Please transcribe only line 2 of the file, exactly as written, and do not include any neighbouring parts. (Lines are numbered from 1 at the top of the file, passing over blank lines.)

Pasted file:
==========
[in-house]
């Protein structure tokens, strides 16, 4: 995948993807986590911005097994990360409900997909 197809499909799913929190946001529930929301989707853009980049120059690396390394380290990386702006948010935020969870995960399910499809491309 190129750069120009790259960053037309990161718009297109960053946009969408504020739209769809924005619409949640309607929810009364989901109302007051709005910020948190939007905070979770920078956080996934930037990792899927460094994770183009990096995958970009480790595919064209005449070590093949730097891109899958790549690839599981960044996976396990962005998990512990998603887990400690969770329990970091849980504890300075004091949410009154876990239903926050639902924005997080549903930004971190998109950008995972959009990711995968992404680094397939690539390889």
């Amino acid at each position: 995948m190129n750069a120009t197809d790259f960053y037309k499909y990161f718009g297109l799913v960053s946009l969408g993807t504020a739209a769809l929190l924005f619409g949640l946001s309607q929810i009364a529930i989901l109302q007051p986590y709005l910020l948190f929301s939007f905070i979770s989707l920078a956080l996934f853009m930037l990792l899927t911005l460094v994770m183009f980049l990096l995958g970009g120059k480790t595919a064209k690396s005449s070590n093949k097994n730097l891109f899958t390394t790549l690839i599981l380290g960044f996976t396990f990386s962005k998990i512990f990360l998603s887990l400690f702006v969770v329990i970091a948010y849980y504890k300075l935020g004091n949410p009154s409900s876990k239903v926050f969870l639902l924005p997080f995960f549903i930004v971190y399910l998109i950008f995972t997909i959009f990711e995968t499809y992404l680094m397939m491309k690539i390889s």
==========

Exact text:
């Protein structure tokens, strides 16, 4: 995948993807986590911005097994990360409900997909 197809499909799913929190946001529930929301989707853009980049120059690396390394380290990386702006948010935020969870995960399910499809491309 190129750069120009790259960053037309990161718009297109960053946009969408504020739209769809924005619409949640309607929810009364989901109302007051709005910020948190939007905070979770920078956080996934930037990792899927460094994770183009990096995958970009480790595919064209005449070590093949730097891109899958790549690839599981960044996976396990962005998990512990998603887990400690969770329990970091849980504890300075004091949410009154876990239903926050639902924005997080549903930004971190998109950008995972959009990711995968992404680094397939690539390889």